A single serving of a specific food is unlikely to cause constipation in most people. However, eating a lot of low fiber foods, eggs, onions, or legumes may cause problems for some.

Constipation can also occur due to dehydration, stress, a disrupted daily routine, and underlying health conditions, such as irritable bowel syndrome (IBS).

This article will look at which foods can cause or worsen constipation and some other potential causes.

A woman in a grocery store looking at a product label to see if it contains foods that cause constipation.Share on Pinterest
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In most healthy people, a single, specific food will not directly cause constipation. However, people with persistent digestive symptoms, such as chronic constipation, may find certain foods make it worse.

Occasional constipation is common, and most people will experience it at some point in life. Some potential causes include:

There are also many digestive conditions that can cause constipation, such as:

The following sections will discuss some foods that may cause or worsen constipation in some people.

It is important to note that these foods are not an issue for most people. Do not make major dietary changes, such as cutting out a whole food group, without consulting a doctor or dietitian.

Refined grains

Foods that contain refined flours, such as white bread, pizza dough, cakes, and baked goods, are all low in fiber. When part of a low fiber diet, this may contribute to constipation.

However, these specific foods are not the cause of the constipation. Instead, the cause is an imbalance between different food groups. Eating more fruits, vegetables, and wholegrains may help.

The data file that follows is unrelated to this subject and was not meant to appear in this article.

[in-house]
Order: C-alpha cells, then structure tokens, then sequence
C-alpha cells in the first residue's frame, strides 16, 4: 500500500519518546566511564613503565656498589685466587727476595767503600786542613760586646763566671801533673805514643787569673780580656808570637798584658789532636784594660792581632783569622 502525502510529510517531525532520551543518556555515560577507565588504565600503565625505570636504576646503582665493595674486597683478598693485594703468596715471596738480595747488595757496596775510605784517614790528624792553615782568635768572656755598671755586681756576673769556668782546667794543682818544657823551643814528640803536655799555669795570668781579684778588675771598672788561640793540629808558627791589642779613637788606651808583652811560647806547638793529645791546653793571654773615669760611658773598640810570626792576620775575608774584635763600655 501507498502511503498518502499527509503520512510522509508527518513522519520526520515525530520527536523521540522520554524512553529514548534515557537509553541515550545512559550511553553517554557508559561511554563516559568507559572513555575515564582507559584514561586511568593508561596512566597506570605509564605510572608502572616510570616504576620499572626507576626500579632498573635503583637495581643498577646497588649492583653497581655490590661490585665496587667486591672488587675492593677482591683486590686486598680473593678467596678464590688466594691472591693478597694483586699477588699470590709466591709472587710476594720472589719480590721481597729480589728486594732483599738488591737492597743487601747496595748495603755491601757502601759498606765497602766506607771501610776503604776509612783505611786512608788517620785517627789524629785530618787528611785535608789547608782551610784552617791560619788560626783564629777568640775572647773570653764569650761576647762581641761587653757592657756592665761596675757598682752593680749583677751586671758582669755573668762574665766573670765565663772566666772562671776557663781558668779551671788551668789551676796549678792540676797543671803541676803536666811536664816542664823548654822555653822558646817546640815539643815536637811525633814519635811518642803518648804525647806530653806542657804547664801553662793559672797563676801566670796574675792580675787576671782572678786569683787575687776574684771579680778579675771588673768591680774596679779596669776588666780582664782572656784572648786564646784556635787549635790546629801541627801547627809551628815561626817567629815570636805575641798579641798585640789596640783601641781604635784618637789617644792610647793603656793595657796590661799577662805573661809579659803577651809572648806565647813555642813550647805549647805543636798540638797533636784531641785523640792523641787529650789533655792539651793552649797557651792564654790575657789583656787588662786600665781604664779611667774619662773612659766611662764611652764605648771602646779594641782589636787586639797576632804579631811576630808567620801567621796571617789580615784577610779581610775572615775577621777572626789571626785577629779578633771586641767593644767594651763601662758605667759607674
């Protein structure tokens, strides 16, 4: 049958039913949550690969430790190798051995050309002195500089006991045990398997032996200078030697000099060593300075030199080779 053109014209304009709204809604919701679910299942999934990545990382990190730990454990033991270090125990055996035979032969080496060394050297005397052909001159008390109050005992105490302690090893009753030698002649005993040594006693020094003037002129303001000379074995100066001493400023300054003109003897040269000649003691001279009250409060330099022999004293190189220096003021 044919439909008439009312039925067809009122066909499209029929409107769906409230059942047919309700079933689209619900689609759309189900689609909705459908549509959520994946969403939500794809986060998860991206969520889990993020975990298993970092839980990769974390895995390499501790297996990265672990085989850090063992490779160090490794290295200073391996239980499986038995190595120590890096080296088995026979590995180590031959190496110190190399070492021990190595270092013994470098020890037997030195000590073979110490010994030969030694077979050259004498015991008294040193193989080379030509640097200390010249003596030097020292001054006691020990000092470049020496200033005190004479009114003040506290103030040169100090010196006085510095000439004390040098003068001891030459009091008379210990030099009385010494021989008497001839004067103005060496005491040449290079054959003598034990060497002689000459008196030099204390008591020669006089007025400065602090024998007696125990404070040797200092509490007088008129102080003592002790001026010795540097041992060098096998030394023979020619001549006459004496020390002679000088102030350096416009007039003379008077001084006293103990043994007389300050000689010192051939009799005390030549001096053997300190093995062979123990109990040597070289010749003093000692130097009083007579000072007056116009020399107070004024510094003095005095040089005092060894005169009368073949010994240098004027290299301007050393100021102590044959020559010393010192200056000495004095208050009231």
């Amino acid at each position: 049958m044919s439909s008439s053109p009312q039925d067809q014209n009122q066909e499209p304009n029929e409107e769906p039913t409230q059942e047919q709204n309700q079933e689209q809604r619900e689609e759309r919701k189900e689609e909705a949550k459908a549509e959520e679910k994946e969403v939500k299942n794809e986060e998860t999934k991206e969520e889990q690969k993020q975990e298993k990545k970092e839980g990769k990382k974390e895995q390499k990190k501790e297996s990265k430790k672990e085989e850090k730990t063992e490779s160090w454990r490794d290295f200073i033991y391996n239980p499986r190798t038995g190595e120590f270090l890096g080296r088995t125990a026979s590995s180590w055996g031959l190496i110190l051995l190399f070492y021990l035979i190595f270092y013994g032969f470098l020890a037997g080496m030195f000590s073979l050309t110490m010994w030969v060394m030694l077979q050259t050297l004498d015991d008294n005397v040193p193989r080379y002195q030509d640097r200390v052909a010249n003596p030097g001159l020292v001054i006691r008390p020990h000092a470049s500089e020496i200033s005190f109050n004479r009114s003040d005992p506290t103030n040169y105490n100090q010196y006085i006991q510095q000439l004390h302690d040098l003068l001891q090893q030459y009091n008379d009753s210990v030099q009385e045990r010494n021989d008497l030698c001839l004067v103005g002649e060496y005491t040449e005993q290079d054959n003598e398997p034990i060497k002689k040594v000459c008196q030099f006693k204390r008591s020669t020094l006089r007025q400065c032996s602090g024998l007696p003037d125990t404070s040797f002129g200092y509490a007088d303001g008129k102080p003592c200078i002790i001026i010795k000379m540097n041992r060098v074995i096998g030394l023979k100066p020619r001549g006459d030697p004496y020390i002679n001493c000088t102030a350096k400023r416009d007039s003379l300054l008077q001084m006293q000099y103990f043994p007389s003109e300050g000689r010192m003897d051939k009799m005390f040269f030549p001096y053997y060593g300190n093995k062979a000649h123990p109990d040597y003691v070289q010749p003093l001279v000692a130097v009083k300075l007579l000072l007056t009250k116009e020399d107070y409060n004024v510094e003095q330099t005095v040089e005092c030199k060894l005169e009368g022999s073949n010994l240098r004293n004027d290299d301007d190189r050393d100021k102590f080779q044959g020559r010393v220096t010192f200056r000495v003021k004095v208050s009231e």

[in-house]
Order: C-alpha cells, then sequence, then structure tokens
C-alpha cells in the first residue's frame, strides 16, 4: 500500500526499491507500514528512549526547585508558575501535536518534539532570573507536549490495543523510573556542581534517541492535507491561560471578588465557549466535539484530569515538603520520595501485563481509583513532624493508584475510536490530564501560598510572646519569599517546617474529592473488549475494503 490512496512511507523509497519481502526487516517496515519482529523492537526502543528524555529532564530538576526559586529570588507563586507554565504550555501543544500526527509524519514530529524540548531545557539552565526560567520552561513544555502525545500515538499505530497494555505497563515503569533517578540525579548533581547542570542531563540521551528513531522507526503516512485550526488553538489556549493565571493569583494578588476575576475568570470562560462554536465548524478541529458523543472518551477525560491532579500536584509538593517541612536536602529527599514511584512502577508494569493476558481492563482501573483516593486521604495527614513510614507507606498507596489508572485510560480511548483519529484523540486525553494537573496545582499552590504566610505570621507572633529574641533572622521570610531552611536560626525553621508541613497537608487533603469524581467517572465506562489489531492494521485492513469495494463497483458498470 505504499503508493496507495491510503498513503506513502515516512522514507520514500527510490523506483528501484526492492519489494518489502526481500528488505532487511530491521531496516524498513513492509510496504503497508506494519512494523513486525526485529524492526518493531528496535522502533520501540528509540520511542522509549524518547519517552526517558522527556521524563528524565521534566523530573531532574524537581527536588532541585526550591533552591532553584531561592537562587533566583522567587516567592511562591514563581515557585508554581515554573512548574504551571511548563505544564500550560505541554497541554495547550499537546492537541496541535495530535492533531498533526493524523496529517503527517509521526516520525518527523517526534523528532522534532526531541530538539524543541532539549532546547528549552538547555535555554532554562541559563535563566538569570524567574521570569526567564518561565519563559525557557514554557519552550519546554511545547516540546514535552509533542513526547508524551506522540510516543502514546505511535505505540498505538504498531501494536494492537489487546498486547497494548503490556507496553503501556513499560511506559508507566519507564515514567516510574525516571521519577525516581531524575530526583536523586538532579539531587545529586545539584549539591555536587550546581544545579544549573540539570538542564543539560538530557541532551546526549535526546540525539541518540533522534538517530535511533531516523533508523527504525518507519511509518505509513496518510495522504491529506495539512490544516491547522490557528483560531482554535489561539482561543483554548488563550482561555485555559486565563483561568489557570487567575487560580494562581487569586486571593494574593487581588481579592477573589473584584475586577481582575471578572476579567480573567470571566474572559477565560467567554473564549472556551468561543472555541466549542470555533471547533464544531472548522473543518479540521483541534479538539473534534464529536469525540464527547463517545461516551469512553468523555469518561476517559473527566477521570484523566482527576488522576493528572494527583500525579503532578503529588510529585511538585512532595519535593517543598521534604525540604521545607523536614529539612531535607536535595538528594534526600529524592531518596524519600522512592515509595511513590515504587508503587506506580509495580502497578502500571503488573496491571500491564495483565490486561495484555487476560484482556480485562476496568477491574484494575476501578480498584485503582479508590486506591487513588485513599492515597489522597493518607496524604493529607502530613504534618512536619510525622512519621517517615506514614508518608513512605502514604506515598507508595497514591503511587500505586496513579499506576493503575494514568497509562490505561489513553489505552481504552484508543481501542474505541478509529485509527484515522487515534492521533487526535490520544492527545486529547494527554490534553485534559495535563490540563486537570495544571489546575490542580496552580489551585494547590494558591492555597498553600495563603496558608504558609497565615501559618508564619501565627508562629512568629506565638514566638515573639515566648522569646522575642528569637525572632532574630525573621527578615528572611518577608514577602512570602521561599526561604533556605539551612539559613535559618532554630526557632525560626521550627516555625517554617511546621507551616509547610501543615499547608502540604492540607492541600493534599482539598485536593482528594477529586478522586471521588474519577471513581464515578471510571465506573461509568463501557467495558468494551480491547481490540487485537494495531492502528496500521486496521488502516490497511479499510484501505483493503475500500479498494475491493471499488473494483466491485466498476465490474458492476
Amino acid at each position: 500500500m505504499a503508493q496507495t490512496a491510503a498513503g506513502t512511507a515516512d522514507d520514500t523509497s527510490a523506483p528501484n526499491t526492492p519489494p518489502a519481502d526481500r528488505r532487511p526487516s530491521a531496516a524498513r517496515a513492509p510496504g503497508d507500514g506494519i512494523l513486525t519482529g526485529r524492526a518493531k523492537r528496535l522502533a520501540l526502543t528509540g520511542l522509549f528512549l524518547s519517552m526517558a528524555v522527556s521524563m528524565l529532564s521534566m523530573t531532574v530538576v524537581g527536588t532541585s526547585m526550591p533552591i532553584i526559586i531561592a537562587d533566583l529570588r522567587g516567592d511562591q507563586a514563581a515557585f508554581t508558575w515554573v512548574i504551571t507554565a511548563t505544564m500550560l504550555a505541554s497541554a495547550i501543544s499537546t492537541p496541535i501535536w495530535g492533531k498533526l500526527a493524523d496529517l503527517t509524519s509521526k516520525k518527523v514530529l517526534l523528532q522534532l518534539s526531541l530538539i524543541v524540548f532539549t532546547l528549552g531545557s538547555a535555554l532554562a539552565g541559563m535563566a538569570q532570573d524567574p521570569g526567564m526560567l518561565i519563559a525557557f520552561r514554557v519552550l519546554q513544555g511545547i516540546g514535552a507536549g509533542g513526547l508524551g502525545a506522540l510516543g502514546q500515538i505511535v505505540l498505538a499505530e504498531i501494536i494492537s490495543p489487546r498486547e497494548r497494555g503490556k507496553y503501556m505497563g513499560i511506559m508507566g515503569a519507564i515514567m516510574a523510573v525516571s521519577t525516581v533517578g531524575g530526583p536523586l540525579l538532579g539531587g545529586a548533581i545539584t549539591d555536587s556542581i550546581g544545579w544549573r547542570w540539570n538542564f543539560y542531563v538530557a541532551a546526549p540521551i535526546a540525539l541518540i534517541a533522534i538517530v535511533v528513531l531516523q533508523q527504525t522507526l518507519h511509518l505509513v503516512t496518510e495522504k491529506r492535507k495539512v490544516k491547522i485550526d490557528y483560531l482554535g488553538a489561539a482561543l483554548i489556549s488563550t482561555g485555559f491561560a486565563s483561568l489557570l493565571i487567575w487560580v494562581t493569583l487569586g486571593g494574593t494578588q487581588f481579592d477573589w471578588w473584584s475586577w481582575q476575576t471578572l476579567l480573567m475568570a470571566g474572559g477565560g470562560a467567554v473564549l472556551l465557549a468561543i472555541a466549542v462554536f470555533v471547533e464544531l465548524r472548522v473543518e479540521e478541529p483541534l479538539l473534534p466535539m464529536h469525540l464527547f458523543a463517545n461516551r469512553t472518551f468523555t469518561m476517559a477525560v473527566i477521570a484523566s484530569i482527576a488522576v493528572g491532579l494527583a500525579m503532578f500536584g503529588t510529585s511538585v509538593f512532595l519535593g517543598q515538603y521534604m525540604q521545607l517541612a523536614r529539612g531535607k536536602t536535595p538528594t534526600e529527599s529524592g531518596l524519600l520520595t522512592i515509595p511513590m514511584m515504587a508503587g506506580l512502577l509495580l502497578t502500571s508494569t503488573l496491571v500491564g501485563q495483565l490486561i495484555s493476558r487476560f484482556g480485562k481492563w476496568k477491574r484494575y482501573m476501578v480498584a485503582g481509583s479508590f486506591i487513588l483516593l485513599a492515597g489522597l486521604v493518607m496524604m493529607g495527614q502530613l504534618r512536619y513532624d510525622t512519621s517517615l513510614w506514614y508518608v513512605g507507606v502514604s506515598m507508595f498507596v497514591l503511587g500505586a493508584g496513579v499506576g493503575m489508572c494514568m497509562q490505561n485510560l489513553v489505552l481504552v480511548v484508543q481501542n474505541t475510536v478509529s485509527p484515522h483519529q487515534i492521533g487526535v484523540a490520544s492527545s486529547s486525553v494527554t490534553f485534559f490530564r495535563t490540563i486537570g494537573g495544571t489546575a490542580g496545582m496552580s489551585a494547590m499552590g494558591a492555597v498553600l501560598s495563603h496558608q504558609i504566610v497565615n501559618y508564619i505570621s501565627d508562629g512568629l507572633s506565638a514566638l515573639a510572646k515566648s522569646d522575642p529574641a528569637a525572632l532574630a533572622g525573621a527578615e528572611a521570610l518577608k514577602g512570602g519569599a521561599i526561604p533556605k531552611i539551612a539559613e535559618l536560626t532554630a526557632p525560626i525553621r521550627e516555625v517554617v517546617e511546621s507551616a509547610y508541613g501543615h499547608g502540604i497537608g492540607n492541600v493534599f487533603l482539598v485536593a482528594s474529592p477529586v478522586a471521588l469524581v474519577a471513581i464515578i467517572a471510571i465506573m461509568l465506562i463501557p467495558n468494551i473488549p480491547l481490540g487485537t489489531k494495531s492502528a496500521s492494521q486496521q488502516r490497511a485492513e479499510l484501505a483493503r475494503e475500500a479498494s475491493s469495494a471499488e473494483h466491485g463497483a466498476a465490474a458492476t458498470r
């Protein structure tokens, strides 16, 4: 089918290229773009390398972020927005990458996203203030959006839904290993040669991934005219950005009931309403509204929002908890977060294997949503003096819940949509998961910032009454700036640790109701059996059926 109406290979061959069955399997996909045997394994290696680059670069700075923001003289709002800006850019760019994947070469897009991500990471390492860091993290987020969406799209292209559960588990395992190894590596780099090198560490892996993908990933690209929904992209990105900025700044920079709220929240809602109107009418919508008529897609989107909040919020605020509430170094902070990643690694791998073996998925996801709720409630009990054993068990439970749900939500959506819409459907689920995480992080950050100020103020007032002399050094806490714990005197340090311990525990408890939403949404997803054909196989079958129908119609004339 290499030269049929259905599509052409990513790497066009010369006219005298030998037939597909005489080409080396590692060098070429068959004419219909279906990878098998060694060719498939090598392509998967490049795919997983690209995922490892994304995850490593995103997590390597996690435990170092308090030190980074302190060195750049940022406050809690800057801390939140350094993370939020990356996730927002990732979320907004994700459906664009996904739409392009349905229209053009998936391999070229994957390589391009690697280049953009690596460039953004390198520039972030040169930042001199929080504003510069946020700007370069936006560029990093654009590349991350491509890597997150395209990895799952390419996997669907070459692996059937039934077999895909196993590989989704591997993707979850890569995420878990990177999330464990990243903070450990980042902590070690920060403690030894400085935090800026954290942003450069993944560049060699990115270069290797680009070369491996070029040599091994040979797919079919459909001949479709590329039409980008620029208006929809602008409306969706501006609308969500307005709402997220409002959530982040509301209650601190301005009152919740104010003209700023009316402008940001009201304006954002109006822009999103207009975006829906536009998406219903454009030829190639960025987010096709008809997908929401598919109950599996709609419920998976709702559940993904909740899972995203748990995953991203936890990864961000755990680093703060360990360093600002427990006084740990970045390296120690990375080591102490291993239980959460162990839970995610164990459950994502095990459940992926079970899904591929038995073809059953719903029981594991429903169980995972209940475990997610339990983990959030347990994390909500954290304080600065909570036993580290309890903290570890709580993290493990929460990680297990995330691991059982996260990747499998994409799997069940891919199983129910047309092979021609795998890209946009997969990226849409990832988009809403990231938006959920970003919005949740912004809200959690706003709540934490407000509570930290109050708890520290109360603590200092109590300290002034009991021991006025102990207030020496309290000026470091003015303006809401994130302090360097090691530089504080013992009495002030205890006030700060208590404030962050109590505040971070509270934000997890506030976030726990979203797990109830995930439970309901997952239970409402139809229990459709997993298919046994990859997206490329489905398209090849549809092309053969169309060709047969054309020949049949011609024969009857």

It is worth noting that some people with digestive conditions find that eating high fiber foods can make their symptoms worse. If increasing fiber does not help, it may be worth talking with a doctor.

Salty snacks

Foods that are very high in salt may contribute to constipation by worsening dehydration. When people eat a lot of salt but do not get enough fluids, the body pulls moisture from cells instead, and from the colon. This causes the stool to become dry and difficult to pass.

Salty foods that could contribute to this effect include:

  • chips
  • fries
  • processed meats
  • freezer dinners

Garlic and onions

Some people with IBS have difficulty absorbing carbohydrates known as fermentable oligosaccharides, disaccharides, monosaccharides, and polyols (FODMAPs).

According to Monash University, eating foods high in FODMAPs can cause constipation for this group. They created the low FODMAP diet to help people who experience this.